Mill's paradox

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In economics, the Mill's paradox is a classical proposition that asserts an inverse correlation between the size of a country and the magnitude of its gains from its trade.[1] The term was coined by Edgeworth (1899).[2] In John Stuart Mill's words, "The richest countries, caeteris paribus, gain the least by a given amount of foreign commerce: since, having a greater demand for commodities generally, they are likely to have a greater demand for foreign commodities, and thus modify the terms of interchange to their own disadvantage".[3]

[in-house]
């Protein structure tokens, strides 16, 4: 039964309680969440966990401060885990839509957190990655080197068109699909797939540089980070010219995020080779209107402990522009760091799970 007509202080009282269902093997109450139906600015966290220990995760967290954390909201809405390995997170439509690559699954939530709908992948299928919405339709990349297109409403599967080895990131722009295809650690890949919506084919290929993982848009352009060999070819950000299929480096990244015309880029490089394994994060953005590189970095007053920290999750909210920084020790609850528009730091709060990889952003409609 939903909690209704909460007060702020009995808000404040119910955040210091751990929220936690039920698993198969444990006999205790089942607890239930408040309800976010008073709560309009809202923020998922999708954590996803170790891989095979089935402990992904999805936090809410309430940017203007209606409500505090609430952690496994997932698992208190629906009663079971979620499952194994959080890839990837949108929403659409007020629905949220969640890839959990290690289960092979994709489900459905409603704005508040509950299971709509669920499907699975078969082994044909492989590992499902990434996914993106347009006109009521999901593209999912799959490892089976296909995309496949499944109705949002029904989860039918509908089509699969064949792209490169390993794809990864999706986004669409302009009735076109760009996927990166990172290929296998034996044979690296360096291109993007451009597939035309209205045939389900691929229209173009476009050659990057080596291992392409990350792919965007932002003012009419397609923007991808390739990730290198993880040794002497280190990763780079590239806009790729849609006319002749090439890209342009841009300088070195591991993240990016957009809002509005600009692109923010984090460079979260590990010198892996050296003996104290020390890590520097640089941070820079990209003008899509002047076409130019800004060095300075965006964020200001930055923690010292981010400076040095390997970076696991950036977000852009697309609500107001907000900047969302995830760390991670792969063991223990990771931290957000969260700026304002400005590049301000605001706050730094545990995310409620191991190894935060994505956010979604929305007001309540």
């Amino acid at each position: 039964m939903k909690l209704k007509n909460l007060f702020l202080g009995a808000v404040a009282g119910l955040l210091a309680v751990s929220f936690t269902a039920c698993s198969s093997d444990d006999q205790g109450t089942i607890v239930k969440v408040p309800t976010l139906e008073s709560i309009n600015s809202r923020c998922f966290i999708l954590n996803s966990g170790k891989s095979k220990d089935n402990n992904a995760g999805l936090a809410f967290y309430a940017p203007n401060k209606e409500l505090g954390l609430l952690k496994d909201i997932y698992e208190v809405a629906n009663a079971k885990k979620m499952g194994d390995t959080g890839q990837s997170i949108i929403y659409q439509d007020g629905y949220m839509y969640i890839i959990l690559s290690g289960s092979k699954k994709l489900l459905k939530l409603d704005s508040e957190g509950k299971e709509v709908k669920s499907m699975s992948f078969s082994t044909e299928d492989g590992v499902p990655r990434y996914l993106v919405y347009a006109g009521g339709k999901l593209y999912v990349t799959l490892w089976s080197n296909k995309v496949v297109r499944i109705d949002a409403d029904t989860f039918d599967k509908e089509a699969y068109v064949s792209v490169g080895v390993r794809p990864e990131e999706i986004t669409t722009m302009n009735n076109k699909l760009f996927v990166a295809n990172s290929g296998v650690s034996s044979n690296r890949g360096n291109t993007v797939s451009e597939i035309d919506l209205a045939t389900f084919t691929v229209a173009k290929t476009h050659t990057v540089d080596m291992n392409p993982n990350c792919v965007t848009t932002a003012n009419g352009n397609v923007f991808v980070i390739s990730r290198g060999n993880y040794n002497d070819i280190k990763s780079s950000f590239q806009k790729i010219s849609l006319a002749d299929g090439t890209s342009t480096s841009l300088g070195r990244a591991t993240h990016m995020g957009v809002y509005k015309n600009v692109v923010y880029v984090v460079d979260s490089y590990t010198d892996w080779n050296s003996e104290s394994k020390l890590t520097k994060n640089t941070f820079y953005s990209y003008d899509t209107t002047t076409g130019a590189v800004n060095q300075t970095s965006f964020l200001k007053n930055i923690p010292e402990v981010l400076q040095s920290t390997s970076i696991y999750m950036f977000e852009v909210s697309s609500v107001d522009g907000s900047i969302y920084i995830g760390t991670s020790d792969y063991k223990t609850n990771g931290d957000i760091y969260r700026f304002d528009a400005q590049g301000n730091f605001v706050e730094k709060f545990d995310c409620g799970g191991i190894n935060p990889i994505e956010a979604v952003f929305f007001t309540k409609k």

John Somerset Chipman argues that the Mill's paradox is not a paradox at all; rather, it is another name for the Law of Demand.[4]


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